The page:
Tuesday, 16 October 2007

Strong Ale

I like to think I can be gracious in admitting my own mistakes. Today it's confession time.

One page of the Whitbread gravity book is filled with entries for Strong Ales. The date is the same, July 16th 1953, for all of them. As Zythophile commented yesterday, this is just after the coronation of Queen Elizabeth. I suspect this isn't a coincidence. The beers come from all over Britain and are in descending order by gravity.

A variety of different names are used, but Strong Ale, Barley Wine and Old Ale are the commonest. There are 7 Barley Wines, 5 Old Ales (plus an Old Timothy and an Old John), 26 Strong Ales, 5 with a royal theme (King's Ale, Prince Ale, Royal Ale), 2 with a university theme (College Ale, Audit Ale), and 10 others. I make that 57 in total. All but two - Bulldog Pale Ale and Felinfoel Strong Ale - are dark in colour.

Now for my confession. Until about 15 minutes ago, I had been very sure of the difference between Old Ale and Barley Wine. Old Ale was dark, Barley Wine was amber. Simple. And Barley Wine was stronger at 8-10% ABV to Old Ale's 4.5-7%. Strong Ale had always seemed a very vague term to me, but if pressed, I would have plumped for an amber beer of 6-8% ABV.

Let's take a look at the gravities.

Barley Wine: 1063.3 to 1078.9, 5.0 to 7.49% ABV
Old Ale: 1062.1 to 1080.5, 5.5 to 8.66% ABV
Strong Ale: 1043.3 to 1081.2, 3.68 to 7.4% ABV
(If we remove two unusually weak Strong Ales it looks like this: 1059.4 to 1081.2, 3.68 to 7.4% ABV

So what is the difference between Barley Wine, Old Ale and Strong Ale? Take a look at the specs and tell me what you think.


Anonymous said...

hey ron i got a question for ya and i cant get your email address from your site (the pop-up doesnt work for me), whats your email?

Anonymous said...

oops my email is grateful@umd.edu

Zythophile said...

I think we have once again to blame Saint Michael of Jackson. De mortuii nil nisi bonum and all that, but when he started writing about beers, because he didn't really understand the history of English beer styles, when he wrote about the strongest varieties he lumped everything except Imperial stout under the label "barley wine".

I've not found the term "barley wine" in use by British brewers before 1903, when Bass started using it to describe their No 1, which was their strongest Burton ale. What MJ never realised is that there were three different types or traditions of strong beer, besides Imperial stout: strong Burton ales, like Bass No 1; strong stock bitters (think Fuller's Vintage Ale); and strong ales of the XXXXX type, darker than but not as fruity-sweet as a Burton, and less hoppy than stock bitters or Burtons (Gale's Prize Old Ale being a classic example, a beer with dark mild at its weaker, younger end). Jacko lumped them all together as "barley wine" and then wondered why he couldn't find any common denominator in the "barley wines" except strength.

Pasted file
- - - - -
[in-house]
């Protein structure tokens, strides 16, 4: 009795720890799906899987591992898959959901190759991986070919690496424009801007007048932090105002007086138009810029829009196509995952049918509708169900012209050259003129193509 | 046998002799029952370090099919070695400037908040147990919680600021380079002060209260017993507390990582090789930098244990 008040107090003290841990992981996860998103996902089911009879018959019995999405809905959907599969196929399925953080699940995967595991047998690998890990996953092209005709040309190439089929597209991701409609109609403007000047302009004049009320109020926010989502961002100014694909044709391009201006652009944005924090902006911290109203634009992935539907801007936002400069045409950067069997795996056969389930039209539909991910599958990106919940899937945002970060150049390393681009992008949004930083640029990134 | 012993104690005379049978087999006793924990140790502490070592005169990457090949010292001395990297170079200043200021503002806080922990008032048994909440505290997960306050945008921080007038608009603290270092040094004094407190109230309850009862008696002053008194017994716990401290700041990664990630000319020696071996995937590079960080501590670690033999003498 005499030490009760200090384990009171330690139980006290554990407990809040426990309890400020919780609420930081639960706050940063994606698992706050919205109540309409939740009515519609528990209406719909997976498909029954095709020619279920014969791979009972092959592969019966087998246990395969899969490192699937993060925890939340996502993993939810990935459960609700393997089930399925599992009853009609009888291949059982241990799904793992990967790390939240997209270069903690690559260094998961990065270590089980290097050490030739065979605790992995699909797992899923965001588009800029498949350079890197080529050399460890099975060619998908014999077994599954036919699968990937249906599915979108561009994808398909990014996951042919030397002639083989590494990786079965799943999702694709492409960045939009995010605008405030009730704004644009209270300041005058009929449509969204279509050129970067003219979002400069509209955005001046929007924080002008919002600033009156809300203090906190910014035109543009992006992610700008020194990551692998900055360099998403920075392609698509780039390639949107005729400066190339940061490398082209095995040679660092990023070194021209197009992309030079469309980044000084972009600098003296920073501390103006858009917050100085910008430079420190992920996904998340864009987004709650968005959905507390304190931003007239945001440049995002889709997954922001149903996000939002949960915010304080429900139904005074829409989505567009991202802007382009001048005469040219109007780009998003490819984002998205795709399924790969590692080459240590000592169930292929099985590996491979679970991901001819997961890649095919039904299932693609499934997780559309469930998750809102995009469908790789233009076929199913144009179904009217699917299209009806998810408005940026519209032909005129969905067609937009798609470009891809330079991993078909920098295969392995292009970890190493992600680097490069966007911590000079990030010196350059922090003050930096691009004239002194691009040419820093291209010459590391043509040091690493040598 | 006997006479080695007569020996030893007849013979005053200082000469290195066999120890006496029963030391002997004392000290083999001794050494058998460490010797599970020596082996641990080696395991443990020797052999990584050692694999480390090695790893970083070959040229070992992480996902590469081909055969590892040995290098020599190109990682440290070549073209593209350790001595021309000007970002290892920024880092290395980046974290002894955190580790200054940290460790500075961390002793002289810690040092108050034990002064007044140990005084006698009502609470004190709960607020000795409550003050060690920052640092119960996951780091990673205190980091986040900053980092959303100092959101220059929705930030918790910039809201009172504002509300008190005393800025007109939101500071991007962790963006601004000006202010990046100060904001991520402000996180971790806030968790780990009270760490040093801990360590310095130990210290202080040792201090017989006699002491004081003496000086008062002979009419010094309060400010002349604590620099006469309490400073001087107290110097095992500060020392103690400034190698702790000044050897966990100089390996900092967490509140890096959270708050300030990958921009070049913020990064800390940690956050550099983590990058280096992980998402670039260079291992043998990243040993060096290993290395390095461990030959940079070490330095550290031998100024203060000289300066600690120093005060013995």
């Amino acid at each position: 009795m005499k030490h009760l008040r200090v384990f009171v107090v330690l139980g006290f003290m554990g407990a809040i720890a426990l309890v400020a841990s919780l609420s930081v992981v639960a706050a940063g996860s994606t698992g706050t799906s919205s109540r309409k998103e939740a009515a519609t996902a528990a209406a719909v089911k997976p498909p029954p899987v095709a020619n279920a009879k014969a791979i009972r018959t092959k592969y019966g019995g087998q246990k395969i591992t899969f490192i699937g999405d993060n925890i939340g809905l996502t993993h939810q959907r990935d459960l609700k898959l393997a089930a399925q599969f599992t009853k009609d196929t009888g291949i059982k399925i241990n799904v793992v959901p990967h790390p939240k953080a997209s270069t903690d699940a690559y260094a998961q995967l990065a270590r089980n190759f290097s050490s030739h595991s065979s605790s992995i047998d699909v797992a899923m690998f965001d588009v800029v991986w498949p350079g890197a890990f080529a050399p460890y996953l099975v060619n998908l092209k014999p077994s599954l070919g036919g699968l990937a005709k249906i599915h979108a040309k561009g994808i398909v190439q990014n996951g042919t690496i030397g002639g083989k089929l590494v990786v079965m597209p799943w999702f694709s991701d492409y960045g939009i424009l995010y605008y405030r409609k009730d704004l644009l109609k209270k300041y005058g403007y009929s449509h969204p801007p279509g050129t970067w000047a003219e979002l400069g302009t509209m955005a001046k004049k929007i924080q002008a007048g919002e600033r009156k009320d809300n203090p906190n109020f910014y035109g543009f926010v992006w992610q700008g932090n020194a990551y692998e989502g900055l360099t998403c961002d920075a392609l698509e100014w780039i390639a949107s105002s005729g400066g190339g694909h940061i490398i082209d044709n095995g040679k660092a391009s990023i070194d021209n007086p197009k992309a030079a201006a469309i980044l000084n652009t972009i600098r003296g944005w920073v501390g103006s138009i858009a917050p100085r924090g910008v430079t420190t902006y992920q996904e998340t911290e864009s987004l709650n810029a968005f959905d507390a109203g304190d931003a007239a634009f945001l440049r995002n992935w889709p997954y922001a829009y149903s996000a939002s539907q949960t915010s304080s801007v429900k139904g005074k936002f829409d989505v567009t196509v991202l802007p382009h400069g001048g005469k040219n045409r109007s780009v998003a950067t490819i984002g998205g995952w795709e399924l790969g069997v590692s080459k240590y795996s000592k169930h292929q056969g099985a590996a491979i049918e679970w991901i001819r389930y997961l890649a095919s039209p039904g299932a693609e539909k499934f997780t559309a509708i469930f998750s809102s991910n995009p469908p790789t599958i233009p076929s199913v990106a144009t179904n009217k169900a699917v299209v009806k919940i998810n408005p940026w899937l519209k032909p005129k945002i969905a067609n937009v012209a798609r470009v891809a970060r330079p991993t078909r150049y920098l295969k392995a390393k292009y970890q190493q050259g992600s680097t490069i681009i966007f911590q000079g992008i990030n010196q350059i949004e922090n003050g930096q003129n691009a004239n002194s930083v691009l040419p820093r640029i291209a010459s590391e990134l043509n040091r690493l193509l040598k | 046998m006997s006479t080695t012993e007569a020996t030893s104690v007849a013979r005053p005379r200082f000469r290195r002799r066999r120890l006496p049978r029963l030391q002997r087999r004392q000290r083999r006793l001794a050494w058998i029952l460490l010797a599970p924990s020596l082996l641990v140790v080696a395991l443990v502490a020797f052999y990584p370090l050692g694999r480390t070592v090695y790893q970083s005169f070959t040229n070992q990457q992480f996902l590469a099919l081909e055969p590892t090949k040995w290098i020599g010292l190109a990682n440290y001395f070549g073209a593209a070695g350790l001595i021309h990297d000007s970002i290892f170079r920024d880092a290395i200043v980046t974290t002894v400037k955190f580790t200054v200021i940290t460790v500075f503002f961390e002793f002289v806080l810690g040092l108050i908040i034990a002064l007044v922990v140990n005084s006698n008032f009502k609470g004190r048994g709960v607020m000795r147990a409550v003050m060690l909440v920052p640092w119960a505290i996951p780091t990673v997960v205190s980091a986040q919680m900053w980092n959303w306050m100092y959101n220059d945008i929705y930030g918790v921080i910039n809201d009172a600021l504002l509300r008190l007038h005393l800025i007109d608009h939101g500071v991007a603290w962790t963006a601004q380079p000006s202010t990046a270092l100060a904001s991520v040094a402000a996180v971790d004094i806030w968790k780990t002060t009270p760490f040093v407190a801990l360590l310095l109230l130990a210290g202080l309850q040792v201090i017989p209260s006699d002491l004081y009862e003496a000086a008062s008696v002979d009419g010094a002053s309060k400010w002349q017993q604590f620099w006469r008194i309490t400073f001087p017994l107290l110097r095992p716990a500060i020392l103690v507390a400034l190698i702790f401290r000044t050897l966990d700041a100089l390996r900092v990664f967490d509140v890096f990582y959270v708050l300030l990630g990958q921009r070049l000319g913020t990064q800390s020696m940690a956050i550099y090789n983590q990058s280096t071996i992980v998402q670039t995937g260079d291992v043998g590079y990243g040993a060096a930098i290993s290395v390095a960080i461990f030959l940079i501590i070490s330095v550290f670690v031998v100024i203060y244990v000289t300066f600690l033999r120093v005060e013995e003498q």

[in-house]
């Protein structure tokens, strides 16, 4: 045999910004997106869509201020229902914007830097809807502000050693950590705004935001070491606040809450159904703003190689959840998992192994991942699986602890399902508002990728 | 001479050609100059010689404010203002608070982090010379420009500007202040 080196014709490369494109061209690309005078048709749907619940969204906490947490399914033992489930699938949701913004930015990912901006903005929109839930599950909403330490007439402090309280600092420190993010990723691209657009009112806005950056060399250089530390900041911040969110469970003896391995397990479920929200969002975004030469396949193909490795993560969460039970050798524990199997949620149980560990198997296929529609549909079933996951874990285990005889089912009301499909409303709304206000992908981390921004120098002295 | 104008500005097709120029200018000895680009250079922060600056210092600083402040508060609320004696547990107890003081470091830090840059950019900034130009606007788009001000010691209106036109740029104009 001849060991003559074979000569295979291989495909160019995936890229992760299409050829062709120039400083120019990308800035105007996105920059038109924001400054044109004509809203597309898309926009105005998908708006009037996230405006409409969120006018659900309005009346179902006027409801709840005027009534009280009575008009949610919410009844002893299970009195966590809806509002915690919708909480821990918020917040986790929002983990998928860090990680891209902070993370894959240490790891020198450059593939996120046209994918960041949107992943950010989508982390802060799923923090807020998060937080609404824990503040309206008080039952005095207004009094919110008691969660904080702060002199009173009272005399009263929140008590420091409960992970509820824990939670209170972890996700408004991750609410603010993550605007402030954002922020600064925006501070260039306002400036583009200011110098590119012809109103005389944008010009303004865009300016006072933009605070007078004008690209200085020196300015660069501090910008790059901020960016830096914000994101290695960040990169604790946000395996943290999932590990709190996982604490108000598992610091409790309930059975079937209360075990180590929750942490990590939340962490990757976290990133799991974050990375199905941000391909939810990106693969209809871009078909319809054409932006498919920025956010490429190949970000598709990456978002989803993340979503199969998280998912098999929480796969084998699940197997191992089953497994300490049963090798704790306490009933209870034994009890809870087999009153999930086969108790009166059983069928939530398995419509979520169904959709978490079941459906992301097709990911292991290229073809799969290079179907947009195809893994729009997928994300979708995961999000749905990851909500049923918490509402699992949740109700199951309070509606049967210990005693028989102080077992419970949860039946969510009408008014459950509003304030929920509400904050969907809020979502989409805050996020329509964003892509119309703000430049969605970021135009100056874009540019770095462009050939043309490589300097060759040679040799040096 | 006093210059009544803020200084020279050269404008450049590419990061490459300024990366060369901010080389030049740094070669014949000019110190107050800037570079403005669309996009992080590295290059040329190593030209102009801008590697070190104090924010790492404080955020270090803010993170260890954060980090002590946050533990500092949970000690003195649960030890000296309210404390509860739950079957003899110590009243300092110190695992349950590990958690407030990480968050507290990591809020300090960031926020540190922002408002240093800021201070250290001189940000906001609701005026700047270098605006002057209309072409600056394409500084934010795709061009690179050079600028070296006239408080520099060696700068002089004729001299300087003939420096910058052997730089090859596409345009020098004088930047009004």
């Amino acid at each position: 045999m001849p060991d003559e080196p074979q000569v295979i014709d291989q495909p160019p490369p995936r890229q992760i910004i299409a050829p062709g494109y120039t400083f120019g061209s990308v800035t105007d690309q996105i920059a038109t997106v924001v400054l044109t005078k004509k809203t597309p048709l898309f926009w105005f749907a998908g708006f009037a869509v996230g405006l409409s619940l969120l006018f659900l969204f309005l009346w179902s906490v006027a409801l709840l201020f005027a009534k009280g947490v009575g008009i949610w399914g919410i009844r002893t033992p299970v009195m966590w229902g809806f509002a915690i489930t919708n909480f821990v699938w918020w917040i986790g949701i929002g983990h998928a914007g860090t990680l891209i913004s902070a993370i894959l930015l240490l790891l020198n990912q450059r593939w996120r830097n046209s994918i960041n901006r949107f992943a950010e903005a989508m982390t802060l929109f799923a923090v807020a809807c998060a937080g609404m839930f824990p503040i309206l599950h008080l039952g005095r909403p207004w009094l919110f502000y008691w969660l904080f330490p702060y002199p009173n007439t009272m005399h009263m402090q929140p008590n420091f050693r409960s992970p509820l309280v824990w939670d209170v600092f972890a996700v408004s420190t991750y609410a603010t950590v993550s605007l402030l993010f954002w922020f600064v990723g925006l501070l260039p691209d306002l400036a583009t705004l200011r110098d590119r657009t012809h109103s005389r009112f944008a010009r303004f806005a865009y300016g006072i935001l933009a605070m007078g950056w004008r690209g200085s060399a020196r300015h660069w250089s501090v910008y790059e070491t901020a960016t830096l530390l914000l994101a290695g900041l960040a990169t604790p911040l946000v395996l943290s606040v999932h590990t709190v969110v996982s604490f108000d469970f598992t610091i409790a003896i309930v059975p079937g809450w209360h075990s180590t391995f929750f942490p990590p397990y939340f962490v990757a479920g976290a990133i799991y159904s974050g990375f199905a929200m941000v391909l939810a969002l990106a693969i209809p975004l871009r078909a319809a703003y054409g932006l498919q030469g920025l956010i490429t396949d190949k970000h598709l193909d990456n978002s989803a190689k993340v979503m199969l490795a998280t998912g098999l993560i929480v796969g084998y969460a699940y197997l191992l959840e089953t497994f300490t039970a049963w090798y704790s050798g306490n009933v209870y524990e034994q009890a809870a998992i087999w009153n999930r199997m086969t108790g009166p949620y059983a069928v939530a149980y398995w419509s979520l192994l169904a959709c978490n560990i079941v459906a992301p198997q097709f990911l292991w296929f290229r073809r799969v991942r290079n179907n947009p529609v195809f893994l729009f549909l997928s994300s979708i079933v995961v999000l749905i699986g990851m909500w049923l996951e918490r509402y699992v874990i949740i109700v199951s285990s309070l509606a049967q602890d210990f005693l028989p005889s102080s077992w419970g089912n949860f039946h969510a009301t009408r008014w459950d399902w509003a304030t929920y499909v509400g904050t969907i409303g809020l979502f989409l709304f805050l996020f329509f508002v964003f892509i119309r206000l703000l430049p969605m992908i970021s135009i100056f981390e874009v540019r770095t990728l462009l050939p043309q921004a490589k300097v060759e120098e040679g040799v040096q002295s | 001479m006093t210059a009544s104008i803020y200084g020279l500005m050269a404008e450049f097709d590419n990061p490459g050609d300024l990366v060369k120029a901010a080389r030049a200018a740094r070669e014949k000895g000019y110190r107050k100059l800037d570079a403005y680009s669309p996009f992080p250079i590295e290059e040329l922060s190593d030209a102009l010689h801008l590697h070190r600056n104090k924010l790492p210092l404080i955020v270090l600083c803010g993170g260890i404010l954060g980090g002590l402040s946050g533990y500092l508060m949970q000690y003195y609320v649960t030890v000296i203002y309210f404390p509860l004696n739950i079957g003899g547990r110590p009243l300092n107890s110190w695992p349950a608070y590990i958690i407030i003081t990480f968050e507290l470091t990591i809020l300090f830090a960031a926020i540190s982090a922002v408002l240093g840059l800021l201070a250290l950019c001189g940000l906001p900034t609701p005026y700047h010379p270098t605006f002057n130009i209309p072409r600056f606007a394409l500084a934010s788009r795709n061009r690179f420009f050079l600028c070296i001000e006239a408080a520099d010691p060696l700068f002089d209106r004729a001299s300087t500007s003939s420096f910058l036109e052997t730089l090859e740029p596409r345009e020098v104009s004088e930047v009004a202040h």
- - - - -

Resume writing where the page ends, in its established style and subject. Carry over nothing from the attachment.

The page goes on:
The labels slapped on these strong beers in the 20th century, I fear, was middlingly arbitrary – London drinkers, for example, called strong Burton either Burton or Old quite indisriminately. Thre are hints (see Keith Thomas's researches) that beers called Old Tom were dryer, paler and weaker than beers called Stingo, but my impression is that most brewers went for the XXXXX style of strong ale, dark and sweetish but not fruity, and paler strong beres of the stock bitter type were rare until Tennant's of Sheffield introduced Gold Label in 1951.

Ron Pattinson said...

zythophile, I'm started to get really confused.

I had thought that Barley Wine was development of March or October Keeping Beers. I know see that Bass No. 1 is a very different beast.

As I see it, the difference between a Burton and an XXXXX Old Ale is the hopping rate. But what I see amongst the London breweries is confusing. If you go back far enough you can find both XXX and KKK Strong Ales. The OG's are identical but the K beers have around 50% more hops. Before 1880 all of the X and K beers are 100% pale malt.

In the 1930's Barclay Perkins brewed three K beers: KK draught, KK bottled and KKKK. Matching the brewhouse names with the public names I come up with this:

KK (draught) - Burton
KK (bottled) - Southwarke No. 1 Olde Ale
KKKK - Strong Ale

All three were about mid-brown in colour, with the KKKK slightly darker.

So I agree that it seems that Burton and Old Ale were used rather confusingly in London.

In the Truman gravity book, Burtons are listed as "Strong Ale".

It's a shame that the Whitbread book doesn't record the levels of hoppiness as that seems to be the main distinction between Burton and Old. Just looking at the OG, FG and colour, I can't see any difference between beers that are called Barley Wine, Old Ale or Strong Ale.